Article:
Lee, Pei-Chen et al [10] enrolled 357 incident idiopathic PD cases and 754 population controls from 2001 to 2011 in central California.

Participants were asked to report all head injuries with loss of consciousness for >5 minutes. Paraquat exposure was assessed via a validated geographic information system (GIS) based on records of pesticide applications to agricultural crops in California since 1974 and ambient pesticide exposure within 500 m of residences and workplaces were recorded.

They observed a 2-fold increase in risk of PD for subjects who reported a Traumatic Brain Injury (TBI), and a weaker association for paraquat exposures. However, the risk of developing PD was 3-fold higher in study participants with a TBI and exposure to paraquat than those exposed to neither risk factor.

Further Reading edit

Extoxnet database entry for Paraquat

PAN Pesticides database entry for Paraquat Bistribromide

PAN Pesticides database entry for Paraquat bis (methylsulfate ).

PAN Pesticides database entry for Paraquat Dichloride.

The Paraquat Information Centre

Paraquat fact sheet

Search the scientific literature (Paraquat)

Literature search:

Use the following links to query the PubMed, PubMed Central and Google Scholar databases using the Search terms:- Parkinson's_Disease Paraquat.
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Related Pages edit

Causes > Toxins

Sub Pages:

Cadmium - Copper - Dieldrin - Manganese - Maneb - Mercury - MPTP - n-Hexane - Paraquat - Rotenone - Toluene - Trichloroethylene - Ziram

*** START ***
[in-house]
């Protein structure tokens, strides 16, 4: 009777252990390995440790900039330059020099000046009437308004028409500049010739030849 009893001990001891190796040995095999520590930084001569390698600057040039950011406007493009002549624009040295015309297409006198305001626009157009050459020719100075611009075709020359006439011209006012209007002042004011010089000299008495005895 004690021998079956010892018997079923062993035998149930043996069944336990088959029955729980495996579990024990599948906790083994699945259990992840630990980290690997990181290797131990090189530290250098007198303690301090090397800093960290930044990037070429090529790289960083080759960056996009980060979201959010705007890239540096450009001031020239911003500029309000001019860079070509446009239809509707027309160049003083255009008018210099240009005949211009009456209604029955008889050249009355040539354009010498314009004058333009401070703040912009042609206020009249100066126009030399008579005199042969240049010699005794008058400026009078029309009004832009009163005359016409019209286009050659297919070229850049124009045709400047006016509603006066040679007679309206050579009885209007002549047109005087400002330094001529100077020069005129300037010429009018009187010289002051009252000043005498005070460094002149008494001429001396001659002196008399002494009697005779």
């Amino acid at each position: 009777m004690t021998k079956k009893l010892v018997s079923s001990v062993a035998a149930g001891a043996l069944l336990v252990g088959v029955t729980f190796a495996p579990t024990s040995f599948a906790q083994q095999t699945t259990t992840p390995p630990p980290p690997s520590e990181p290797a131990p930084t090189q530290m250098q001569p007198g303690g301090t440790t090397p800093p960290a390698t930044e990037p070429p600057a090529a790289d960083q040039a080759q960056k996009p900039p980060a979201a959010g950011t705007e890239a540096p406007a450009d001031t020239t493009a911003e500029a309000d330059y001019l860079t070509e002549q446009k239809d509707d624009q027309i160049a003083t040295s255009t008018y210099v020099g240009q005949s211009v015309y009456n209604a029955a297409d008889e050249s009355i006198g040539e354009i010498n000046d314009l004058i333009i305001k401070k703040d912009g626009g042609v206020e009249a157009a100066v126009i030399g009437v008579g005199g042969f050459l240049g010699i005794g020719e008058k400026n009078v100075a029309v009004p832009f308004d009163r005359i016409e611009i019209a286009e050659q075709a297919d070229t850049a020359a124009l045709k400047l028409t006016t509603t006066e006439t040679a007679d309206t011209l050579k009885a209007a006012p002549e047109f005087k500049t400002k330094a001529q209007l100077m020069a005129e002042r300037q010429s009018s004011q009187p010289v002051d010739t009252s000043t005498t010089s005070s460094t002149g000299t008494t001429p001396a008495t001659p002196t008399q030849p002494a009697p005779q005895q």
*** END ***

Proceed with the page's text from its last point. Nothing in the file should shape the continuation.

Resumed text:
References edit

  1. Miller, Gary Wright (2007) Full Text Toxicol. Sci. 100 (1). Paraquat :The Red Herring of Parkinson’s Disease Research.
  2. Bartlett, Rachel M.; Holden, James E.; Nickles, R. Jerome; Murali, Dhanabalan; Barbee, David L.; Barnhart, Todd E.; Christian, Bradley C. and DeJesus, Onofre T. (2009) Abstract Brain Research 1259 74-79. Paraquat is excluded by the blood brain barrier in Rhesus Macaque: an in vivo PET study.
  3. Tanner, Caroline M.; Kamel, Freya; Ross, G. Webster; Hoppin, Jane A.; Goldman, Samuel M.; Korell, Monica; Marras, Connie; Bhudhikanok, Grace S.; Kasten, Meike; Chade, Anabel R.; Comyns, Kathleen; Richards, Marie-Barber; Meng, Cheryl; Priestley, Benjamin; Fernandez, Hubert H.; Cambi, Franca; Umbach, David M.; Blair, Aaron; Sandler, Dale P. And Langston, J. William (2011) Abstract. Environmental Health Perspectives. Rotenone, Paraquat and Parkinson’s Disease.
  4. Roede, J.R.;Hansen, J.M.; Go, Y.M. and Jones, D.P. (2011) Abstract Toxicol Sci. 121(2):368-75. Maneb and paraquat-mediated neurotoxicity: involvement of peroxiredoxin/thioredoxin system.
  5. Singhal, N.K.;Srivastava, G.; Patel D.K.; Jain, S.K. and Singh, M.P.(2011) Abstract J Pineal Res.;50(2):97-109.
  6. Litteljohn, D.; Nelson, E.; Bethune, C. and Hayley, S. (2011) Abstract Neurosci Lett. 20;502(3):186-91. The effects of paraquat on regional brain neurotransmitter activity, hippocampal BDNF and behavioural function in female mice.
  7. Mangano, E.N.; Peters, S.; Litteljohn, D.; So, R.; Bethune C.; Bobyn, J.; Clarke, M. and Hayley, S. (2011) Abstract Neurobiol. Dis. 43(1) 99-112. Granulocyte macrophage-colony stimulating factor protects against substantia nigra dopaminergic cell loss in an environmental toxin model of Parkinson's disease.
  8. Yin, L.; Lu, L.; Prasad, K.; Richfield, E.K.; Unger, E.L.; Xu, J. and Jones, B.C. (2011) Abstract Neurotoxicol. Teratol. 33(3):415-421. Genetic-based, differential susceptibility to paraquat neurotoxicity in mice.
  9. Kwon, H.J.; Heo, J.Y.; Shim, J.H.; Park, J.H.; Seo, K.S.; Ryu, M.J.; Han, J.S.; Shong, M.; Son, J.H. and Kweon, G.R.(2911) Abstract DJ-1 mediates paraquat-induced dopaminergic neuronal cell death.
  10. Lee, Pei-Chen ; Bordelon, Yvette and Beate, Ritz, (2012) Full Text Neurology 79 (20) 2061-2066 Traumatic brain injury, paraquat exposure, and their relationship to Parkinson disease